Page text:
Monday, December 8, 2008

The Truth About Global Warming?

The sun for some reason is getting hotter. Much hotter in fact than it was to be expected. Across the globe children today paint a white sun - we were painting yellow suns back in my youth.

According to the New Scientist (will look up article for reference) warming over time enormously increases CO2 in the atmosphere as it has done several times over in previous geological eras. It had likely become a feedback already. The output of this circuit is presently small but may grow rapidly. On this both deniers and Global Warming supporters agree.

Another point of agreement it seems is that a huge amount already in the atmosphere has been caused by human activity. Where the two party don't agree is what may be the primary cause of runaway CO2 increase. Warming of the sun - as the entire solar system moves onto higher energy plains in our galaxy - or the industrial level output of humans.

My take is that this Warming - however inconvenient - comes at a crucial point. For years, we have ignored that Earth resources have been over consumed. (Check out my other blogs on the subject.) If we don't stop that practice, we will surely keep adding to the warming feedback circuit by the virtue of unmitigated economic growth. And again, this feedback circuit is directly coinciding with major climatic changes in Earth weather system -- a point that both deniers and supporters agree on.

So the truth about Global Warming is that no matter how unpredictable the final outcome may be, that one of the very first steps of intervention should aim at evening out consumption between nations of the opposing ends of the production chain. Out of mutual interest, these nations will likely be willing to agree on similarly mutual CO2 targets. (See my other recent post on forced Population Reduction - the planetary alternative that has a different approach to life altogether.)

Population Reduction?

Population Reduction to counter Over Consumption? Think of it this way.
According to Nick Bostrom on TED Talks , today 90% of all humans who have ever lived have already died. This means that through selection and inheritance the human civilization has progressed to a point when the 6 billion who lives today is in fact only the 10% of us -- we are the incredibly few left who carry forward the legacy. You may not think of it this way, but every single one of us is a winner and carries irreparably important traits carefully advanced and nurtured throughout countless generations.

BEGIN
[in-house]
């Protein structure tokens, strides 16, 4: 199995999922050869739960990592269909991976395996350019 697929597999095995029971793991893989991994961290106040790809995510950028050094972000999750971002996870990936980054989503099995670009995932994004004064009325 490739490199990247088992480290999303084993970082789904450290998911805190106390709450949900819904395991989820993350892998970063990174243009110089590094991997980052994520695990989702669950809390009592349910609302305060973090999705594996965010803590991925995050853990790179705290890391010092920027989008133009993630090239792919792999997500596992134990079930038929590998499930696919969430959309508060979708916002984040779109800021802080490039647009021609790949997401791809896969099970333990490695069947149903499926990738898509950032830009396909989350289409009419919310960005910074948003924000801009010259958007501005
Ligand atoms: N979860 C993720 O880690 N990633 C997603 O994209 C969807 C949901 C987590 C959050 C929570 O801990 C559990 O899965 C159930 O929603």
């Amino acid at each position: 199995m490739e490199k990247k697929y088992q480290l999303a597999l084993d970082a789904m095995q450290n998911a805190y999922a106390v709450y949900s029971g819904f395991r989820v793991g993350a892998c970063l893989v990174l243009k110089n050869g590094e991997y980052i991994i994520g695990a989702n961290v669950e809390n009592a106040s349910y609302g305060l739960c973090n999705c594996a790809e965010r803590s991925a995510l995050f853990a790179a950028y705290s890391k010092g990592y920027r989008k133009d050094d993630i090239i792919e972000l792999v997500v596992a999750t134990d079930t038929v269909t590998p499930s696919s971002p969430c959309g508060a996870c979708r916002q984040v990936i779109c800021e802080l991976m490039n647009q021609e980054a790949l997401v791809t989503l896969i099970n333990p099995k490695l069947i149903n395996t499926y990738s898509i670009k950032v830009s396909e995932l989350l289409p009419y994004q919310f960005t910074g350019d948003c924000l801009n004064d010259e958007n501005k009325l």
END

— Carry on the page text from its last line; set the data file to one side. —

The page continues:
So in this light, if some were to say that the cure to over consumption is population reduction - what they mean to say is this: let's cull down that remaining 10%. It doesn't make sense; not if we consider life to be precious, and who doesn't. What would make sense is to even out consumption a bit so that polluting countries from the opposite ends of the development spectrum would be a little more interested in cooperating then just paying lip service.

And, as an aside, perhaps make it another planetary effort to populate other planets with our most pioneering spirits. A population boom on Mars some day, would mean that the 10% remainder of us today can some day start to grow instead of whittling further away. This would enormously improve the gene pool for further successful planetary endeavors.

Encouraging signs? The international space station (ISS) is already a fantastic International effort. And during the sinister years of the Cold War, no one would have thought this to ever happen. Today, many nations move into the multi-trillions of dollars in national debt thanks largely to a global credit crisis.

Economic stabilization between competing nations of continuing vast populations will point to forgiving large amounts of this gigantic debt. This way, future widespread debt forgiveness for nations with great productive population capacity - such that the ones were done for Mexico and Poland in modern times - may be inevitable.

But such moves could create a very favorable environment for the kind of planetary endeavor that really respect life now and into the future.

Thursday, July 3, 2008

Hobson's Choice?
Results in the The Tragedy of Commons

This logical behavioral problem is a great illustration why only collective action can work in fixing climate change.

There is a much better description to this, but I can't find it just now. Hope this will still suffice:

It's essentially a huge prisoner's dilemma problem. If you studied the prisoner's dilemma, you know that the rational decision for the individual absent of some external enforcing mechanism is alway not to cooperate even though both prisoners would be better off if you did cooperate. Same with global warming, but on a huge scale. My lot would be a lot worse, but the earth would be no cooler for me, if i personally cut my emission without demanding the same from everyone else.

In fact, it's arguable that if a significant proportion of the population cut down their usage absent of any other change, that's merely going to make oil cheaper for the remaining population who will then burn more of it.